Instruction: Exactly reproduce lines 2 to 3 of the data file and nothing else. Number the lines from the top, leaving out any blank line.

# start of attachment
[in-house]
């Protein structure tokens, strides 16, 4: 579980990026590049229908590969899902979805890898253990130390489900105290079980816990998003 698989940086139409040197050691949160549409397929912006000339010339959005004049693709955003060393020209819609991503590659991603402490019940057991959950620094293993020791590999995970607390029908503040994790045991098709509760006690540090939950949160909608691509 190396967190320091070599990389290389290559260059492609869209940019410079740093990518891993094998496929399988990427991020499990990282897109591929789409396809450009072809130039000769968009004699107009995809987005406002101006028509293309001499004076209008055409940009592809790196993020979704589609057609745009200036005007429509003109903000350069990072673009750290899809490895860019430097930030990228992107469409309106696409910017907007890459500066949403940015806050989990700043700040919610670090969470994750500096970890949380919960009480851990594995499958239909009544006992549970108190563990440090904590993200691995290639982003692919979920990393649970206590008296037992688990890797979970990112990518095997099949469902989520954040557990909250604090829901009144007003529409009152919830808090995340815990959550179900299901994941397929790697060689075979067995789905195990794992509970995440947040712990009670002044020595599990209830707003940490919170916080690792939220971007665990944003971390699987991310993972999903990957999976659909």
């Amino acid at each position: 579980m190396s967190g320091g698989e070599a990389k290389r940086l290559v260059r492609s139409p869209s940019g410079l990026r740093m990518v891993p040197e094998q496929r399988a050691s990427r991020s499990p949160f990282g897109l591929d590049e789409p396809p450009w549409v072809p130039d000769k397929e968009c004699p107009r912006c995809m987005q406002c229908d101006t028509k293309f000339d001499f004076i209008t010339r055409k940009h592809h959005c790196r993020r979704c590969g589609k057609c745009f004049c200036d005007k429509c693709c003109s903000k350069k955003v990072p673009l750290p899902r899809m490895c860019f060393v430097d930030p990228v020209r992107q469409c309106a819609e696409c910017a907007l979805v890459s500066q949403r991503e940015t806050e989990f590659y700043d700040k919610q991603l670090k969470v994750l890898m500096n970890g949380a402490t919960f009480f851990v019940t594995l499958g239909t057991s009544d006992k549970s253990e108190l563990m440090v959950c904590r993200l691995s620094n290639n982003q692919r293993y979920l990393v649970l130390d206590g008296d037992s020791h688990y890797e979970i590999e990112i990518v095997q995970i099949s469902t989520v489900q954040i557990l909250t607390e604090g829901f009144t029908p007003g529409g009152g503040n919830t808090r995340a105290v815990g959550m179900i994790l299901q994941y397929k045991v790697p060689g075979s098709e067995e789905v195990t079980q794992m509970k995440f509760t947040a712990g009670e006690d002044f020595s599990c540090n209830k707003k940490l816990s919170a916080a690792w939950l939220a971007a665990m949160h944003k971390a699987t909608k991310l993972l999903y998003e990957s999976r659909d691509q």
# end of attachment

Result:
């Protein structure tokens, strides 16, 4: 579980990026590049229908590969899902979805890898253990130390489900105290079980816990998003 698989940086139409040197050691949160549409397929912006000339010339959005004049693709955003060393020209819609991503590659991603402490019940057991959950620094293993020791590999995970607390029908503040994790045991098709509760006690540090939950949160909608691509 190396967190320091070599990389290389290559260059492609869209940019410079740093990518891993094998496929399988990427991020499990990282897109591929789409396809450009072809130039000769968009004699107009995809987005406002101006028509293309001499004076209008055409940009592809790196993020979704589609057609745009200036005007429509003109903000350069990072673009750290899809490895860019430097930030990228992107469409309106696409910017907007890459500066949403940015806050989990700043700040919610670090969470994750500096970890949380919960009480851990594995499958239909009544006992549970108190563990440090904590993200691995290639982003692919979920990393649970206590008296037992688990890797979970990112990518095997099949469902989520954040557990909250604090829901009144007003529409009152919830808090995340815990959550179900299901994941397929790697060689075979067995789905195990794992509970995440947040712990009670002044020595599990209830707003940490919170916080690792939220971007665990944003971390699987991310993972999903990957999976659909």
């Amino acid at each position: 579980m190396s967190g320091g698989e070599a990389k290389r940086l290559v260059r492609s139409p869209s940019g410079l990026r740093m990518v891993p040197e094998q496929r399988a050691s990427r991020s499990p949160f990282g897109l591929d590049e789409p396809p450009w549409v072809p130039d000769k397929e968009c004699p107009r912006c995809m987005q406002c229908d101006t028509k293309f000339d001499f004076i209008t010339r055409k940009h592809h959005c790196r993020r979704c590969g589609k057609c745009f004049c200036d005007k429509c693709c003109s903000k350069k955003v990072p673009l750290p899902r899809m490895c860019f060393v430097d930030p990228v020209r992107q469409c309106a819609e696409c910017a907007l979805v890459s500066q949403r991503e940015t806050e989990f590659y700043d700040k919610q991603l670090k969470v994750l890898m500096n970890g949380a402490t919960f009480f851990v019940t594995l499958g239909t057991s009544d006992k549970s253990e108190l563990m440090v959950c904590r993200l691995s620094n290639n982003q692919r293993y979920l990393v649970l130390d206590g008296d037992s020791h688990y890797e979970i590999e990112i990518v095997q995970i099949s469902t989520v489900q954040i557990l909250t607390e604090g829901f009144t029908p007003g529409g009152g503040n919830t808090r995340a105290v815990g959550m179900i994790l299901q994941y397929k045991v790697p060689g075979s098709e067995e789905v195990t079980q794992m509970k995440f509760t947040a712990g009670e006690d002044f020595s599990c540090n209830k707003k940490l816990s919170a916080a690792w939950l939220a971007a665990m949160h944003k971390a699987t909608k991310l993972l999903y998003e990957s999976r659909d691509q």